Introduction: Repair an Outdoor Floodlight

About: I miss the days when magazines like Popular Mechanics had all sorts of DIY projects for making and repairing just about everything. I am enjoying posting things I have learned and done since I got my first to…

When the church youth group began to set up the outdoor manger scene, the floodlight they use for nighttime illumination was broken. The socket for the bulb on the right had broken away from its internal support. The floodlight is made of plastic and several winters weakened the plastic so that it broke.

Step 1: You Recognize This

This is the portion of the socket that receives the base of a standard screw-in bulb. Two screws come out of the bottom to mount the socket. At the time I did this fix I was only concerned about getting the floodlight to work quickly. Only later did I think of making an Instructable of it.

Step 2: The Internal Structure of the Floodlight

This could at best be called a weak design. Two narrow posts of plastic support the bottom of the socket. Screws go down from the socket into the posts.

Step 3: What Was Broken

Plastic becomes brittle with age and this floodlight is probably about five years old. Part of one post had broken off.

Step 4: The Other Post Broke, Too

When I began to work with the screw in the other post, its side broke away.

Step 5: The First Step

The connector for the white wire was held between the bottom of the socket and the plastic post. With both posts broken I needed to find a screw small enough to use the hole in the bottom of the socket and with a small enough head that it would not keep the bulb from screwing down as far as necessary to make contact with the center terminal. I found a suitable screw and nut in my small parts bins. I did not worry about corrosion much because that requires oxygen (for the most part) and this was about to be encased in hot glue.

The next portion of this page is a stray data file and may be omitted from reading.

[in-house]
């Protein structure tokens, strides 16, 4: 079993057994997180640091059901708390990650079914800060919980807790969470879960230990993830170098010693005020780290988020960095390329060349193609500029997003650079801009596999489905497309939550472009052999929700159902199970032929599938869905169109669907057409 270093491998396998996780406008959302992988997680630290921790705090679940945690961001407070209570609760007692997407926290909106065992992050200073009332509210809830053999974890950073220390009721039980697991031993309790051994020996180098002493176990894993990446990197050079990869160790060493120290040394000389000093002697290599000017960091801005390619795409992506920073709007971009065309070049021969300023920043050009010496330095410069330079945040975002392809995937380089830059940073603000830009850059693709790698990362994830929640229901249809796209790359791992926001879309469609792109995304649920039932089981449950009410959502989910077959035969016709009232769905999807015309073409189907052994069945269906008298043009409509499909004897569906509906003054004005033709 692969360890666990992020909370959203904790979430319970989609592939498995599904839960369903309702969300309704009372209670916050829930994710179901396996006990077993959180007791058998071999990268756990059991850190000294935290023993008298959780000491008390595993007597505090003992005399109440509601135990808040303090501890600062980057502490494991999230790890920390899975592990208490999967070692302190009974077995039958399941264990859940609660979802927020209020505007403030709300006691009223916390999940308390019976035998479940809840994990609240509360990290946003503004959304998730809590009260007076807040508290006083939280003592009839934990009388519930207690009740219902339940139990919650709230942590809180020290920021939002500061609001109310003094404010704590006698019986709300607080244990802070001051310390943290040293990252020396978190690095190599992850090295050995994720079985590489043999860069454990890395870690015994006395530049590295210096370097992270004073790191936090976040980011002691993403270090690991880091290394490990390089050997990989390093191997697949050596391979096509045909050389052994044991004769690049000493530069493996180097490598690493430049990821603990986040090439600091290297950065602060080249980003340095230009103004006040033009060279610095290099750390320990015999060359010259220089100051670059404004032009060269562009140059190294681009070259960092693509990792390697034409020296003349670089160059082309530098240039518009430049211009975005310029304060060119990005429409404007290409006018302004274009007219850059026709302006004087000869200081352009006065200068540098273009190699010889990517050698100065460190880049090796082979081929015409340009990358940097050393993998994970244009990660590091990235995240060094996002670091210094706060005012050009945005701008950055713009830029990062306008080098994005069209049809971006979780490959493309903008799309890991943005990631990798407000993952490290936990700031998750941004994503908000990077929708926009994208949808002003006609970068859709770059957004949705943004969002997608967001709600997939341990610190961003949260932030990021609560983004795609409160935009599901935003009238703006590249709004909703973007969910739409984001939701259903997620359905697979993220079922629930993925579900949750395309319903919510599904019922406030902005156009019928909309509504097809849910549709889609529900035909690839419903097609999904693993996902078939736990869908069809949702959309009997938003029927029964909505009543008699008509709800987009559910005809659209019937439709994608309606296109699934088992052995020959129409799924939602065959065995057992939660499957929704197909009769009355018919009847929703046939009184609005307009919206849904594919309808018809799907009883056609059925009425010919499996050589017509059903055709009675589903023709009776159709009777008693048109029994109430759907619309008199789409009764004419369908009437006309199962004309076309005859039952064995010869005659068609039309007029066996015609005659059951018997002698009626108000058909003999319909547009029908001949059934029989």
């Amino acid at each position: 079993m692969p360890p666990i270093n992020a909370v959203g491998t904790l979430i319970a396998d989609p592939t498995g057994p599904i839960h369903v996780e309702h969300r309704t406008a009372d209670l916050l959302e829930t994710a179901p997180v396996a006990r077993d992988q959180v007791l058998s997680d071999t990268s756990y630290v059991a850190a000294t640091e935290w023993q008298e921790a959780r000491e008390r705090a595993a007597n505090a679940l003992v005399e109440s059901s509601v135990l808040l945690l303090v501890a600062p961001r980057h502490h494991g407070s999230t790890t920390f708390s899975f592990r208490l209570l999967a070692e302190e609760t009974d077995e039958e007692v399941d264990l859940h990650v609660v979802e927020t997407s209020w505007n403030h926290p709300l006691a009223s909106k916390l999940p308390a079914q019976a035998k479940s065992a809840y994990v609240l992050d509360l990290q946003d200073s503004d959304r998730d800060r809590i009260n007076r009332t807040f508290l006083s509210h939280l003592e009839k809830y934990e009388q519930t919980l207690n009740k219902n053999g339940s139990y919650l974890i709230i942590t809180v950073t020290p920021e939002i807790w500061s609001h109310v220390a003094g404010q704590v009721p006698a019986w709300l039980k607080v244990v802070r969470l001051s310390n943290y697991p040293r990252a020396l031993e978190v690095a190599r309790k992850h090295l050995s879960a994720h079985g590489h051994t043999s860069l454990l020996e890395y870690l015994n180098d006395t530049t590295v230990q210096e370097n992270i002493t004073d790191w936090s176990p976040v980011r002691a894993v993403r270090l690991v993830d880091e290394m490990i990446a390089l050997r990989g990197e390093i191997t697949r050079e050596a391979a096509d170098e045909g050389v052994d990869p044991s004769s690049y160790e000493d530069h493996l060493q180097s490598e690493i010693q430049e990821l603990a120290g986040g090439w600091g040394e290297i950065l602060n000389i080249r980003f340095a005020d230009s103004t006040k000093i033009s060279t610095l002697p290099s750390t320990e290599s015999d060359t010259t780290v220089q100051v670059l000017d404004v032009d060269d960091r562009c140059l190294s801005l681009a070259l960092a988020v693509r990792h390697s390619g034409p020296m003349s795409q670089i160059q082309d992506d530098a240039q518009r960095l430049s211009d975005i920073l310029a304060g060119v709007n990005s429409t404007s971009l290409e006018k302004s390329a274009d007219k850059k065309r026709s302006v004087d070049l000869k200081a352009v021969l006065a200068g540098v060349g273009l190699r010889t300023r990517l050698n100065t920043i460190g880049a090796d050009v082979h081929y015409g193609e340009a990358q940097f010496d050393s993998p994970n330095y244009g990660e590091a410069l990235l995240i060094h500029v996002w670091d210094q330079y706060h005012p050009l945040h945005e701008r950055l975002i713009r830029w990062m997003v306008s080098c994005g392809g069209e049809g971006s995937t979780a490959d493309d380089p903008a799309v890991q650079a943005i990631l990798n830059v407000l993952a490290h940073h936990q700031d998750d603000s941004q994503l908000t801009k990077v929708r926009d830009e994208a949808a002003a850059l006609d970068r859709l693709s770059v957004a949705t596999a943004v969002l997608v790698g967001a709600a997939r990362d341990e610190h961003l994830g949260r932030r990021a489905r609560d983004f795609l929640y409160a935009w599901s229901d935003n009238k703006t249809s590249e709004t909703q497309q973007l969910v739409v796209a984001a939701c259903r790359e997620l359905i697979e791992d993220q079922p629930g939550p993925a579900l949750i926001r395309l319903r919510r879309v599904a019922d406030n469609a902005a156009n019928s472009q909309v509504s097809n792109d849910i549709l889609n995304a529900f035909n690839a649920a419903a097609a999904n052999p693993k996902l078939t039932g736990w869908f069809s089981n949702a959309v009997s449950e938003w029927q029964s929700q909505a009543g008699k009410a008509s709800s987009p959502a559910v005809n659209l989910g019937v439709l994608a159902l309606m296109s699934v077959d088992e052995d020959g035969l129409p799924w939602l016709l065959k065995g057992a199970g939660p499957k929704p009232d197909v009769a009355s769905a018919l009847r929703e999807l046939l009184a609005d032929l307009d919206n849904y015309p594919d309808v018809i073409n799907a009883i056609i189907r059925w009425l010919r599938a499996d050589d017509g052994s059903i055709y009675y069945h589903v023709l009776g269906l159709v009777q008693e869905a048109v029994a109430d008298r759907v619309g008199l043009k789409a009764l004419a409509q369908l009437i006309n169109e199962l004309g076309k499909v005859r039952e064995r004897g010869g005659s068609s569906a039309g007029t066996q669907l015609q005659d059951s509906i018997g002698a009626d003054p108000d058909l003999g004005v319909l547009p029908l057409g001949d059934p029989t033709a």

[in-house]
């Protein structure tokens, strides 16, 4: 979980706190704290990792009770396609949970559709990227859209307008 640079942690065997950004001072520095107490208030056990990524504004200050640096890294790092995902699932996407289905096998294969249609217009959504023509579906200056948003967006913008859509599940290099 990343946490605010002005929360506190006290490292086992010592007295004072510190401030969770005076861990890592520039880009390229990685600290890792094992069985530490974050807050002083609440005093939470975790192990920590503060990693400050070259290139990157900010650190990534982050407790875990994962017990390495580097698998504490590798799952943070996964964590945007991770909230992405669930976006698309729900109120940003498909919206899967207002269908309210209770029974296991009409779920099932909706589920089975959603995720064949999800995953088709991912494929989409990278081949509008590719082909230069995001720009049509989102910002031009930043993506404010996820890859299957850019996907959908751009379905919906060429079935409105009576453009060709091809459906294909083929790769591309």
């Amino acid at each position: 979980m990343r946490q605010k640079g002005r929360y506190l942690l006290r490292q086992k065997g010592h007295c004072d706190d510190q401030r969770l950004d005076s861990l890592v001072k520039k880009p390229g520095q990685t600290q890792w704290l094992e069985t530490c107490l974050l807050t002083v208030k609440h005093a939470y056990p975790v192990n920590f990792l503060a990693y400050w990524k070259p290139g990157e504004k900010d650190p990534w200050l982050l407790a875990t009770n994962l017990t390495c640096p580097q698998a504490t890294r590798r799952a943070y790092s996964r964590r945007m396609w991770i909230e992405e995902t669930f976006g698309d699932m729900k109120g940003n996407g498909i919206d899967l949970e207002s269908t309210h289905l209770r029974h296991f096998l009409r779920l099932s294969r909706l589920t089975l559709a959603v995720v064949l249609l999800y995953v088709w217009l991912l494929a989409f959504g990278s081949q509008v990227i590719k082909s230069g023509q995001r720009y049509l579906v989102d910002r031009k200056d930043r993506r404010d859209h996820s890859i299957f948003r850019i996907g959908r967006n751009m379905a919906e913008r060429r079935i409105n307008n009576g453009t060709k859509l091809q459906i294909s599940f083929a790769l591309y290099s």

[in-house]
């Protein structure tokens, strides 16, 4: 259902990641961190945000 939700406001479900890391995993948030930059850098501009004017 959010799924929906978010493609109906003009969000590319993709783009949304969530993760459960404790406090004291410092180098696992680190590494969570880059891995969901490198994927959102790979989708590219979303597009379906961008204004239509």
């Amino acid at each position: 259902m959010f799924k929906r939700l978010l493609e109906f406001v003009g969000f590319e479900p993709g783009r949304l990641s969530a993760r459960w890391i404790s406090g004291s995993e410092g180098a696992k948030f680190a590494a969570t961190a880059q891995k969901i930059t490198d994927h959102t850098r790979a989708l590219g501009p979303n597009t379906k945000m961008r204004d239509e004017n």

Step 6: Hot Glue Makes a Solid Support

In this graphic I added the fins that give side support to the bulb socket. There are six of them you could see if looking from the top down, rather than from the side.

I drilled three 1/4 inch holes through the outside of the floodlight and pumped hot glue in through them. I also pumped hot glue down from the top. Be careful that the hot glue does not run over and into the inside of the bulb socket. If it does, do your best to remove it while it is still a liquid. I also tried to watch that the socket was not significantly higher or lower than its original position. The bulb needs to screw in far enough to be held well, but the tip of the bulb also needs to reach to the center terminal.

Pumping hot glue in from the side forms locking bumps that act like rivets to keep the whole assembly from moving upward or downward after the glue has hardened.

Step 7: The Finished Product

You can see the hot glue that fills the holes where I pumped the glue into the floodlights. Even though the other side of the floodlight was still intact, I drilled holes into it and pumped hot glue into it with the hope the extra support from the hot glue will keep it from failing in the future.

Yes, it was probably a very inexpensive floodlight. But, we needed it right away. And, my fix saved a few dollars.